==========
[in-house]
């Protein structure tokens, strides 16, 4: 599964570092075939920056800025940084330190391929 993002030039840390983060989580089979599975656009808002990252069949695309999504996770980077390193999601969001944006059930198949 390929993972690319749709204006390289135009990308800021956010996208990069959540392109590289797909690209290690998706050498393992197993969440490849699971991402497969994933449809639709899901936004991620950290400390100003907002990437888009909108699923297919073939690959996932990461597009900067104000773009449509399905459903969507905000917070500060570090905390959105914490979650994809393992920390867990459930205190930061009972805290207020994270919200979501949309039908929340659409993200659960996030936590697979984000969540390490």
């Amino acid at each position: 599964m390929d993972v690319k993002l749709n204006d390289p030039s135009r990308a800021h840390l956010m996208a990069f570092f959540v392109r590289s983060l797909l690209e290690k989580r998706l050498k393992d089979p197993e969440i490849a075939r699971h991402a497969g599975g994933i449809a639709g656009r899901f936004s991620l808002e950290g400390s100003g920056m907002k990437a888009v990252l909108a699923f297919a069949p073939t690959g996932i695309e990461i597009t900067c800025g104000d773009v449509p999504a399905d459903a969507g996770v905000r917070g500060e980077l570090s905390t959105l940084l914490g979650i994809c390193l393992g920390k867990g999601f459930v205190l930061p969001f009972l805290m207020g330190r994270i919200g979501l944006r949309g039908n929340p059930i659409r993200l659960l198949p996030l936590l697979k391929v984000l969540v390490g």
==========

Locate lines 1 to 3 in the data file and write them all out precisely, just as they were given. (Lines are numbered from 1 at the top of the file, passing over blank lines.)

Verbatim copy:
[in-house]
């Protein structure tokens, strides 16, 4: 599964570092075939920056800025940084330190391929 993002030039840390983060989580089979599975656009808002990252069949695309999504996770980077390193999601969001944006059930198949 390929993972690319749709204006390289135009990308800021956010996208990069959540392109590289797909690209290690998706050498393992197993969440490849699971991402497969994933449809639709899901936004991620950290400390100003907002990437888009909108699923297919073939690959996932990461597009900067104000773009449509399905459903969507905000917070500060570090905390959105914490979650994809393992920390867990459930205190930061009972805290207020994270919200979501949309039908929340659409993200659960996030936590697979984000969540390490």
């Amino acid at each position: 599964m390929d993972v690319k993002l749709n204006d390289p030039s135009r990308a800021h840390l956010m996208a990069f570092f959540v392109r590289s983060l797909l690209e290690k989580r998706l050498k393992d089979p197993e969440i490849a075939r699971h991402a497969g599975g994933i449809a639709g656009r899901f936004s991620l808002e950290g400390s100003g920056m907002k990437a888009v990252l909108a699923f297919a069949p073939t690959g996932i695309e990461i597009t900067c800025g104000d773009v449509p999504a399905d459903a969507g996770v905000r917070g500060e980077l570090s905390t959105l940084l914490g979650i994809c390193l393992g920390k867990g999601f459930v205190l930061p969001f009972l805290m207020g330190r994270i919200g979501l944006r949309g039908n929340p059930i659409r993200l659960l198949p996030l936590l697979k391929v984000l969540v390490g």